Electronic Scales Used in Bariatric Medicine

bench-scale-5TObesity is a medical condition in which excess body fat has accumulated to the extent that it may have an adverse effect on health. While this condition was not very common before the 1900s, it is now estimated that about 10% of the world population may be obese. A new field of medicine called bariatric medicine has evolved in the past several decades to treat obesity as well as to treat the medical conditions that come with it, such as diabetes. With this new field of medicine also came the need for special equipment in homes and hospitals that could be safe with overweight patients. Special bariatric beds have been developed that support weights over 1000 pounds. These beds also require special mattresses that relieve pressure under the weight of obese patients and prevent pressure sores and ulcers. Many bariatric patients have trouble walking or standing for an extended length of time. Therefore, special extra-wide heavy-duty wheelchairs have been developed to support obese patients and special shower chairs have been designed to allow these patients to shower without having to stand. Even large chairs and toilets have been developed for the bariatric medicine industry along with patient lifts to pick up patients that cannot move themselves and are too heavy for other people to move them.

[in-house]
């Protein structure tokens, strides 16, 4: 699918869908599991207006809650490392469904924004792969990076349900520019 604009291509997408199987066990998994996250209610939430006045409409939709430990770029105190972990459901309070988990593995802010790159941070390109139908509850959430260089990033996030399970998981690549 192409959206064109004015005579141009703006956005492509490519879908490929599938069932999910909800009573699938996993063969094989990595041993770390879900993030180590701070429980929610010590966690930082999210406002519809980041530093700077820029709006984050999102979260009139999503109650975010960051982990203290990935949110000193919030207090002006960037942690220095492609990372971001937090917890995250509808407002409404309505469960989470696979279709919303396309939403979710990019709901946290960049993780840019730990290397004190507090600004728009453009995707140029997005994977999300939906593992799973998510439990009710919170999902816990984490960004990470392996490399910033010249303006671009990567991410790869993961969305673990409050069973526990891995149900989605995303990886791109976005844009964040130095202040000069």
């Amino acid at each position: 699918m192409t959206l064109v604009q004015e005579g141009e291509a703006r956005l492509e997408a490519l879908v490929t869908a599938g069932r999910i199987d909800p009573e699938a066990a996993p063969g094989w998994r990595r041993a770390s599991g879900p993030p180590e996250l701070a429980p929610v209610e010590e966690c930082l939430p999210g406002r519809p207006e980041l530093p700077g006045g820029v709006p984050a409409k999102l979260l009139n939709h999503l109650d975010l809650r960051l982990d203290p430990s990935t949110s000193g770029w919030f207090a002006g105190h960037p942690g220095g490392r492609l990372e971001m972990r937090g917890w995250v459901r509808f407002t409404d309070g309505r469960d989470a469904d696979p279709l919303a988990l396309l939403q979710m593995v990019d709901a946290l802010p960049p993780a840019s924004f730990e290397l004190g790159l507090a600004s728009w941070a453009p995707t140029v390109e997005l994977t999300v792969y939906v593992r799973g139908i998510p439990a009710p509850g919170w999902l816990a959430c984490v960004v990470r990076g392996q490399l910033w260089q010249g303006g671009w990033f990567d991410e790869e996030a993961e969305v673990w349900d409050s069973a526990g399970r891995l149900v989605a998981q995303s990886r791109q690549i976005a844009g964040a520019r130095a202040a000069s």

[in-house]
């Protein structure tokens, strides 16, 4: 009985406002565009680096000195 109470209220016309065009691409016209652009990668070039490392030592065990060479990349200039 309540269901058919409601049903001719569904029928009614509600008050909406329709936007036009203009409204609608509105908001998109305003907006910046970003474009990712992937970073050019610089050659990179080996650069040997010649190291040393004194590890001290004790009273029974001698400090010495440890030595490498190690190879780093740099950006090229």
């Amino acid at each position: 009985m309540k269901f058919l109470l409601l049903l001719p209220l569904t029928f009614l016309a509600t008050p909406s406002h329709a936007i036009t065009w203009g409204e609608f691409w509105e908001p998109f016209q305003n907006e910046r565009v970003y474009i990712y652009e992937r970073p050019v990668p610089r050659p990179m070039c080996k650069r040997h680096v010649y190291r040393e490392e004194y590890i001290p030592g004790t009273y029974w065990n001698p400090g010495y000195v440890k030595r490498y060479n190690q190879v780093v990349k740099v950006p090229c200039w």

Since the goal of bariatric medicine is to help obese patients lose weight in different ways, it is very important to be able to weigh them with bariatric scales. These scales come in several different forms. For patients who can stand on their own but may need some support, bariatric rail scales are platform scales that include a railing that the patient can hold to steady himself. Chair scales allow a patient to sit on a chair while being weighed. A very efficient scale for the bariatric medicine field is the wheelchair scale. These scales allow the patient to be weighed while sitting in a wheelchair. The most important requirement of wheelchair scales is that they are very low to the ground. The lower a scale is, the shorter the ramp up to the scale must be. One scale manufacturer, Arlyn Scales, produces electronic wheelchair scales that have a low profile of only 1 7/8 for very easy loading. Bariatric wheelchair scales should be wide enough so that they can support a bariatric wheelchair. They should include rails around three edges so that the person loading the wheelchair onto the scale cannot push it over the other side by accident, causing harm to the patient. In addition, electronic wheelchair scales should have a large, bright digital indicator so that the weight can be read by the health care provider from a distance. When buying a bariatric wheelchair scale, a hospital must consider the ruggedness of the scale. When a wheelchair is loaded onto a digital platform scale, the weight of the patient plus the weight of the wheelchair can cause an excessive shock load on the edge of the platform. It is important that the weight transducers within the body of the scale be able to survive this shock load. Many digital scale manufacturers use aluminum load cells when building wheelchair scales since it is cheap and is easy to manufacture. However, under severe shock loads and overload, these aluminum load cells are apt to bend permanently and be destroyed. The best industrial scales for these applications use stainless steel load cells that are much more rugged and can hold up to overload. In rare cases, it may not even be plausible to be able to remove a bariatric patient from their bed. In some cases they may be too heavy to support themselves or may not even fit into a wheelchair. However, it is still necessary to weigh these patients. Scale manufacturing companies such as Arlyn Scales specialize in working with customers to develop custom weighing solutions. In this case, these companies may recommend that load sensor be built directly into the legs of a custom-made bed. The weights recorded by each load cell can then be added up and the weight of the bed can be subtracted from the total to calculate a final patient weight. Other custom weighing solutions may be useful in bariatric medicine. Wheelchair scales may be connected via USB or Ethernet to a computer system, allowing hospitals to keep precise weight records for each patient.